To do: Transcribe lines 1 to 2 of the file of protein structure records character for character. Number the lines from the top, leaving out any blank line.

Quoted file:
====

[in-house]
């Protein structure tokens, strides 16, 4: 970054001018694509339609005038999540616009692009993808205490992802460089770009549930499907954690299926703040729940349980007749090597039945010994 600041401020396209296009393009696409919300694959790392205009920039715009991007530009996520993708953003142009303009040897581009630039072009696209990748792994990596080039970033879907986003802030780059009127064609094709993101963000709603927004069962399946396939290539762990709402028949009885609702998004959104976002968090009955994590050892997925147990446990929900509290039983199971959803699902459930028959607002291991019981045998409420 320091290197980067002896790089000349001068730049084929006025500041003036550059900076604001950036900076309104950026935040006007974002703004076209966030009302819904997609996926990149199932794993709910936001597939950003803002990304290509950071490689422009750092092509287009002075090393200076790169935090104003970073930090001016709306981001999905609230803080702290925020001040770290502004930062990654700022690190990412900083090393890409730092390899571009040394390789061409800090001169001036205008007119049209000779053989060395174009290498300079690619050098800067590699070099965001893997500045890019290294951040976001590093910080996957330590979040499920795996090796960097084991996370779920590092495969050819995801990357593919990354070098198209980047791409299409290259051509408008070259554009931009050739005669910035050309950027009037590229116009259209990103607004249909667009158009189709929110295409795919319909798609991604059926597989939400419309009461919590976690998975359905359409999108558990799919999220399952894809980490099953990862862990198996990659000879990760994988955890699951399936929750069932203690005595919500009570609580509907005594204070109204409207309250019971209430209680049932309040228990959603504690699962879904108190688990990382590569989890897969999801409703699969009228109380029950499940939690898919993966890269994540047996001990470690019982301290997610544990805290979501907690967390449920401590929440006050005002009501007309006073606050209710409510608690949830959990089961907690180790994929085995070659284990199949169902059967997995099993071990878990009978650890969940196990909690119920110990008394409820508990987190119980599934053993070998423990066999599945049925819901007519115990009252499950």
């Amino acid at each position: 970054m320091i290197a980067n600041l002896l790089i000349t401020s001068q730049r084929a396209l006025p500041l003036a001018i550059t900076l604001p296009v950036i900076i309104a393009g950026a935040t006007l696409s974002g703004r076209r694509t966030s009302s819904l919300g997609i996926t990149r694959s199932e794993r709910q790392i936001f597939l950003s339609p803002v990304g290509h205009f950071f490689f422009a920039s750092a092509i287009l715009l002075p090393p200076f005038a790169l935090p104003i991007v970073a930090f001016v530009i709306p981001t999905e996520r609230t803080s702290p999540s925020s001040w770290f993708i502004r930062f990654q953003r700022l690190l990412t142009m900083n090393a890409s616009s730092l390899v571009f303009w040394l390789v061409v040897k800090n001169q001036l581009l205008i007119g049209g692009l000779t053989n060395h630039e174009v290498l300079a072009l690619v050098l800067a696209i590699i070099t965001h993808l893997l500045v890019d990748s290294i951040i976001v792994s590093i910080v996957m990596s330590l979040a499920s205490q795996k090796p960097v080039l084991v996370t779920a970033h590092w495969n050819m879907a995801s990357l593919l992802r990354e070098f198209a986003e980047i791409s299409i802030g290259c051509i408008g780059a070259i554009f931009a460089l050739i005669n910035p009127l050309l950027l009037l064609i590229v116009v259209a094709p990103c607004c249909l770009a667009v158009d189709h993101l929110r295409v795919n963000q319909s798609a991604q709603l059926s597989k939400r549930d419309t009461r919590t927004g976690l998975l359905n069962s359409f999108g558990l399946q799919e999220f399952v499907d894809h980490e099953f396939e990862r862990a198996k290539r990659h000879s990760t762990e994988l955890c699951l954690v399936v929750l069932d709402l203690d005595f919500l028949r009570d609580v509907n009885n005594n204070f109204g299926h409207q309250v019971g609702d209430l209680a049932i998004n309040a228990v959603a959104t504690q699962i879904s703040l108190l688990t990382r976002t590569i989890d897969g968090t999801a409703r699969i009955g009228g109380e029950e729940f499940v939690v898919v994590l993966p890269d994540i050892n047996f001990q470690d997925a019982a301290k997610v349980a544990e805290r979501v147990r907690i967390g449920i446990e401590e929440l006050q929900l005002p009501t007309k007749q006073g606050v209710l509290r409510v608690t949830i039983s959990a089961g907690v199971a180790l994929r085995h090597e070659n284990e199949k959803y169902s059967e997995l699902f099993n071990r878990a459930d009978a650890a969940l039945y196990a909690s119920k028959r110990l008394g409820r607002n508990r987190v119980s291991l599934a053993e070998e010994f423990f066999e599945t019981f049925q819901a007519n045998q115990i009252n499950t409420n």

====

[in-house]
């Protein structure tokens, strides 16, 4: 970054001018694509339609005038999540616009692009993808205490992802460089770009549930499907954690299926703040729940349980007749090597039945010994 600041401020396209296009393009696409919300694959790392205009920039715009991007530009996520993708953003142009303009040897581009630039072009696209990748792994990596080039970033879907986003802030780059009127064609094709993101963000709603927004069962399946396939290539762990709402028949009885609702998004959104976002968090009955994590050892997925147990446990929900509290039983199971959803699902459930028959607002291991019981045998409420 320091290197980067002896790089000349001068730049084929006025500041003036550059900076604001950036900076309104950026935040006007974002703004076209966030009302819904997609996926990149199932794993709910936001597939950003803002990304290509950071490689422009750092092509287009002075090393200076790169935090104003970073930090001016709306981001999905609230803080702290925020001040770290502004930062990654700022690190990412900083090393890409730092390899571009040394390789061409800090001169001036205008007119049209000779053989060395174009290498300079690619050098800067590699070099965001893997500045890019290294951040976001590093910080996957330590979040499920795996090796960097084991996370779920590092495969050819995801990357593919990354070098198209980047791409299409290259051509408008070259554009931009050739005669910035050309950027009037590229116009259209990103607004249909667009158009189709929110295409795919319909798609991604059926597989939400419309009461919590976690998975359905359409999108558990799919999220399952894809980490099953990862862990198996990659000879990760994988955890699951399936929750069932203690005595919500009570609580509907005594204070109204409207309250019971209430209680049932309040228990959603504690699962879904108190688990990382590569989890897969999801409703699969009228109380029950499940939690898919993966890269994540047996001990470690019982301290997610544990805290979501907690967390449920401590929440006050005002009501007309006073606050209710409510608690949830959990089961907690180790994929085995070659284990199949169902059967997995099993071990878990009978650890969940196990909690119920110990008394409820508990987190119980599934053993070998423990066999599945049925819901007519115990009252499950």